Presented by Avalara


Until recently, sales tax compliance didn’t make headlines or get a lot of attention from company executives or their investors. But after a major shift in the tax landscape, companies are beginning to think differently about the way they manage their business. High growth companies, in particular, are one of the most affected by these new compliance changes happening at both the federal and state level.

Malcolm Ellerbe, Tax Partner at Armanino LLP, who works with many investor-backed organizations, frequently sees executives at fast-growing companies caught off-guard by tax liabilities that weren’t on their radar. He calls these “inflection point companies,” as they have high year-over-year revenue growth and are now confronting big issues that could have been avoided early on.

Many of these issues arise when a company is entertaining an offer to acquire a company, or getting ready for an IPO. Ellerbe explains, “Discovering large, prior-period liabilities during due diligence, or by your financial statement auditors during an exit, compounds an already complicated process. No executive wants to get caught flat-footed by the auditors or by the Board of Directors with something that can easily be mitigated early on.”

So, what are these tax issues catching company leaders off guard? For many, it comes down to nexus, a company’s connection to a state that warrants a tax obligation. In the past, physical location determined whether a company collected and remitted sales tax to a state, but now with the boom of ecommerce, states are taking an aggressive and creative approach in determining who owes sales tax.

Economic nexus is one such approach. Thirteen states either have or are in the process of establishing rules that hold any company with more than $250,000 in annual sales into their state liable for collecting and remitting sales tax — even when they have no other connection to the state. More states will follow suit in the coming year. This is in addition to several states imposing affiliate and click-through nexus rules on companies as well as holding them liable to register and collect sales tax when they engage in such activities as hiring remote or contract workers or even attending tradeshows.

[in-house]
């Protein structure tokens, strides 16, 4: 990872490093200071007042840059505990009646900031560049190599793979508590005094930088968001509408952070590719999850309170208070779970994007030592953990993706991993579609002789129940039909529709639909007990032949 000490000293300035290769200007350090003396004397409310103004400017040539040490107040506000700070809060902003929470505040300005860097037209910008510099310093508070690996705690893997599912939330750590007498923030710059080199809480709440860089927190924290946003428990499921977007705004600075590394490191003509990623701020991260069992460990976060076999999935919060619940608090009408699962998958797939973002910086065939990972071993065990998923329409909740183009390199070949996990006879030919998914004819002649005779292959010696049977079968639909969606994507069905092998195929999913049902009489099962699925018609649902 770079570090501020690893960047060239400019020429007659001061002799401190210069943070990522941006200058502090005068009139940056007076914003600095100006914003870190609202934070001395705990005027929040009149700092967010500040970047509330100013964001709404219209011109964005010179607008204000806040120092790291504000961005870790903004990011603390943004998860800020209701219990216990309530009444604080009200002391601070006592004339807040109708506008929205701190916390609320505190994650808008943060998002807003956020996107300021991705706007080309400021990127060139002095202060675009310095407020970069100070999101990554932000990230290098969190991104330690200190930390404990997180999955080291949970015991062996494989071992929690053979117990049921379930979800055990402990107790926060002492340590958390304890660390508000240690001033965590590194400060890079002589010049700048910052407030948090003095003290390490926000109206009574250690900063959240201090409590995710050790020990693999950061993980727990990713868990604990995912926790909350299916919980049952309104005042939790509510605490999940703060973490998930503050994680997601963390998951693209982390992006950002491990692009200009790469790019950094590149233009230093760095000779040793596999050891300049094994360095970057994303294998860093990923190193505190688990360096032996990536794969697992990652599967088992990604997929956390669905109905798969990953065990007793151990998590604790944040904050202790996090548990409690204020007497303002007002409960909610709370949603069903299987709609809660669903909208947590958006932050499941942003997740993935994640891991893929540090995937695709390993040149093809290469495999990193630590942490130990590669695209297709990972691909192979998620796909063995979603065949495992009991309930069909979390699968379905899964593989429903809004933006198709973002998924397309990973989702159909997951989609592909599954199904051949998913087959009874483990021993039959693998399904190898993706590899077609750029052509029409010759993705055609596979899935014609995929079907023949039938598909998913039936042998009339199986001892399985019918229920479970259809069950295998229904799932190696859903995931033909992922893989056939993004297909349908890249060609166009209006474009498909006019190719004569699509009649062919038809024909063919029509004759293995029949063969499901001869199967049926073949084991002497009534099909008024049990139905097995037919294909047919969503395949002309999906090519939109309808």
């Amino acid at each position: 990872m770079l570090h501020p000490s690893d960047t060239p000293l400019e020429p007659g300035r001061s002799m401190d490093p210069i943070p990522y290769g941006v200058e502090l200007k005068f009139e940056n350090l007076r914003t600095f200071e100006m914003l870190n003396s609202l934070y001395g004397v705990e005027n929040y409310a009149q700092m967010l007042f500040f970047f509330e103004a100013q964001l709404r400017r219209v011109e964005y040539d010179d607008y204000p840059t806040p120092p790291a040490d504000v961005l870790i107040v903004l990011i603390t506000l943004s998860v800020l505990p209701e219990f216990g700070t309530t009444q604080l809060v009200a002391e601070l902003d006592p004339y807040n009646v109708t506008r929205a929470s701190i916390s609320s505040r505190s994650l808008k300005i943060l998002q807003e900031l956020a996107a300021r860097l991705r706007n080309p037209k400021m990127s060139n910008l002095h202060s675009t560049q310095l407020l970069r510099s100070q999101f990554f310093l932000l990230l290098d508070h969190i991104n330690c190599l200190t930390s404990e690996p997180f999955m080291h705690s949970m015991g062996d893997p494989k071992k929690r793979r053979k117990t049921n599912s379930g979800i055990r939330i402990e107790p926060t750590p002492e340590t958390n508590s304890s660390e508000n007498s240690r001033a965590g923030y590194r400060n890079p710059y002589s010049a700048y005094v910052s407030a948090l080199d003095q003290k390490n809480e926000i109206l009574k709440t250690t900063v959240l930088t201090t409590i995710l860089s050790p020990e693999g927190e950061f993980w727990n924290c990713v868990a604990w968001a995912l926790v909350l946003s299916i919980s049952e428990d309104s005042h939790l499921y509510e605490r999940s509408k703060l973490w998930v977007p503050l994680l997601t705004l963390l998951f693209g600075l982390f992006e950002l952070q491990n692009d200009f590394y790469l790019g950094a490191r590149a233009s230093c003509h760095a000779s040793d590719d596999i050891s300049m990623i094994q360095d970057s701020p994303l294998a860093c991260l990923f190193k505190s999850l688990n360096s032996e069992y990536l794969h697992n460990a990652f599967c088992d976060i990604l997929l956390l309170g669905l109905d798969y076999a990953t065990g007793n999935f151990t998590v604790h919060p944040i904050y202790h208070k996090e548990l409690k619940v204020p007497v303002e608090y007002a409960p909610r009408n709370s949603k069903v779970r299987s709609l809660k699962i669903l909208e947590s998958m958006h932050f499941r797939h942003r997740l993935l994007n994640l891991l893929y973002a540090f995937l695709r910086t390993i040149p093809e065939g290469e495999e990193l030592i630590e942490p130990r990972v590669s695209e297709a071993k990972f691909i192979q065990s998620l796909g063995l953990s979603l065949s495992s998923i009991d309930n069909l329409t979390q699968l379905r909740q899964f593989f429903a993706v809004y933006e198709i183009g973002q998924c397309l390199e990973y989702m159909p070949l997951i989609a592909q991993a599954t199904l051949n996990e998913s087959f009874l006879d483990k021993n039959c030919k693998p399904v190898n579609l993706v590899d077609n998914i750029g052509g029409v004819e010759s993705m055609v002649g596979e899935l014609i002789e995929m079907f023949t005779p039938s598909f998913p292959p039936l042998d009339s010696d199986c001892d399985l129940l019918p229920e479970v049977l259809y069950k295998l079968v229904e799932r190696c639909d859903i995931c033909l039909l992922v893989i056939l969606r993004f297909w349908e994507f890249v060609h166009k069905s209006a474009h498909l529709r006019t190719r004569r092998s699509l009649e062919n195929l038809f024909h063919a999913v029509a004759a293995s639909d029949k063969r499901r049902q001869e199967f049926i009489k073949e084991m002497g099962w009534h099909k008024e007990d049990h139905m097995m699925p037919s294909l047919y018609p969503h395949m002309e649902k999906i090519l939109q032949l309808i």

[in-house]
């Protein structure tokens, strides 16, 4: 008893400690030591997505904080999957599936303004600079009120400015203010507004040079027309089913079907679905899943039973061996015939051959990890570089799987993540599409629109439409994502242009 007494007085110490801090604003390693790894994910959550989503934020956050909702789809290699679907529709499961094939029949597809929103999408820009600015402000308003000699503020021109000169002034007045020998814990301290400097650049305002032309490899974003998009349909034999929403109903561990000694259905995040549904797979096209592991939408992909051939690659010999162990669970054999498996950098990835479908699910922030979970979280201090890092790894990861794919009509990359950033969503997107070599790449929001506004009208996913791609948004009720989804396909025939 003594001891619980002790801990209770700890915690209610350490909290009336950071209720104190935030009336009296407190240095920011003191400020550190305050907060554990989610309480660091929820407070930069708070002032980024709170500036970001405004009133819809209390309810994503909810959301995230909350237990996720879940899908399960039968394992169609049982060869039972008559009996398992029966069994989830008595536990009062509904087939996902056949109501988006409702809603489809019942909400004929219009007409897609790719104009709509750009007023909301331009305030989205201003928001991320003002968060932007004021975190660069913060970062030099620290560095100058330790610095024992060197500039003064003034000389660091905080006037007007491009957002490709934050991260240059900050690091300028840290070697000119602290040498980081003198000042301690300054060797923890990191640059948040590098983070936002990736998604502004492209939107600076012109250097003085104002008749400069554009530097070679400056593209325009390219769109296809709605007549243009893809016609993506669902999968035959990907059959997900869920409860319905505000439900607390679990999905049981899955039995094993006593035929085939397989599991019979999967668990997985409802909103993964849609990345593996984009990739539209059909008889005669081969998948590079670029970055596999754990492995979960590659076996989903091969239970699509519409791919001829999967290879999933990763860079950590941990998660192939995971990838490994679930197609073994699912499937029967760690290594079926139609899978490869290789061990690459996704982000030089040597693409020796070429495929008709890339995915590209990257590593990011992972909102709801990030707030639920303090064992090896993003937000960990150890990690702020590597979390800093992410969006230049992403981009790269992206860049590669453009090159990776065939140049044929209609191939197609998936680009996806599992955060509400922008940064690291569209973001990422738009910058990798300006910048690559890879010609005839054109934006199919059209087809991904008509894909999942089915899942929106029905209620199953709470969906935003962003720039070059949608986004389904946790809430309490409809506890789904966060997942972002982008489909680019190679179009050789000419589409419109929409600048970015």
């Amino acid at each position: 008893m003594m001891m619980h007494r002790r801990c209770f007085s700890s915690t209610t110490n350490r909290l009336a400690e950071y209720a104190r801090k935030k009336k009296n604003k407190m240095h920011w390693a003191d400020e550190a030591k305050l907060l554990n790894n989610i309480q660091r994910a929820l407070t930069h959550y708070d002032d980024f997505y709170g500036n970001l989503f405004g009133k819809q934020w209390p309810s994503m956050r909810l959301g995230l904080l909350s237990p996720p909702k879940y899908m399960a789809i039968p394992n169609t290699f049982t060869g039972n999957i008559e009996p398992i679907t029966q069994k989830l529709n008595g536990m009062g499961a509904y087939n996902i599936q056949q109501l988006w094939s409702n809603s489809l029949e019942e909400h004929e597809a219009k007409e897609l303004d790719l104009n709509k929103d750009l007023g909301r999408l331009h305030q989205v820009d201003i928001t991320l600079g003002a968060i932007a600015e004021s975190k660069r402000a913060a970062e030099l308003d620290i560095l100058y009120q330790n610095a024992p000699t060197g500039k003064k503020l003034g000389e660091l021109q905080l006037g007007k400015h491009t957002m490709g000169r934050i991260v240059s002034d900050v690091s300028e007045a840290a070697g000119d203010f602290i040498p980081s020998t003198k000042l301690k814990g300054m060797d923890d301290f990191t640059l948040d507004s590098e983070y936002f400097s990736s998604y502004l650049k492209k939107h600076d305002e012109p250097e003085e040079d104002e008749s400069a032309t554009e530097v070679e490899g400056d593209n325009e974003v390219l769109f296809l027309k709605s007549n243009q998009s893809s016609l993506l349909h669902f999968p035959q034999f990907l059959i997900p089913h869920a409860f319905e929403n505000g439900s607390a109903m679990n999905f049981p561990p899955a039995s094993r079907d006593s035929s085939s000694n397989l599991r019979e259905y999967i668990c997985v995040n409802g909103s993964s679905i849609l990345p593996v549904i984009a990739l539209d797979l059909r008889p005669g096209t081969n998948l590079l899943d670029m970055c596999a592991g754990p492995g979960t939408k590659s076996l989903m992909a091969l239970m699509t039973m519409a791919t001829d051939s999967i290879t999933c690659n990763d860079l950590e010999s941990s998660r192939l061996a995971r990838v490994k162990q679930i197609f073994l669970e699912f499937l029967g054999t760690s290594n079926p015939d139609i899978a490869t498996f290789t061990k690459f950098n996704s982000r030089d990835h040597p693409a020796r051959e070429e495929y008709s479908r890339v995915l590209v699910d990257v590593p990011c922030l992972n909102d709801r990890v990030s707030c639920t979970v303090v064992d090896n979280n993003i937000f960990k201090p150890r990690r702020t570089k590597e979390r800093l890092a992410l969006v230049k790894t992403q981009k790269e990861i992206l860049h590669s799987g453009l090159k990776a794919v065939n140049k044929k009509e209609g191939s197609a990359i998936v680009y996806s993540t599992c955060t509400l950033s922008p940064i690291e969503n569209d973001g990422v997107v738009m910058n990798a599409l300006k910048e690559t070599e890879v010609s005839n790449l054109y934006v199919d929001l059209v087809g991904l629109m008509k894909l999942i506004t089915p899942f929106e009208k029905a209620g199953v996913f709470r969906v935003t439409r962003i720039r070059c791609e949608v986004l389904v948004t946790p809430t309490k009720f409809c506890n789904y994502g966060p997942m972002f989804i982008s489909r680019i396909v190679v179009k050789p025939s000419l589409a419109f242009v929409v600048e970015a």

The list of nexus-creating activities is growing — and so is the confusion. Yet it’s easy to see why states are relying more and more on these measures. Politicians would rather enforce existing tax collection laws to curb revenue shortfalls than face scrutiny for raising taxes, so this is a trend that is likely to continue.

And the federal government has been sluggish about adopting federal remote sales tax legislation, which would standardize sales and use tax collection and remittance across the board. States have been losing revenue, and accordingly are making individual calls. They are justified, after all, in that they are only collecting on a tax that currently nobody pays.

How do high growth companies adapt to the changes?

At a certain point, a company needs to look at its ability to handle calculation of all tax issues and assess whether it needs to offload this activity. Multi-jurisdictional states can be very challenging when it comes to sales tax calculations, as many states not only have thousands of jurisdictions, but also tax stability rules for each and every service or product you sell.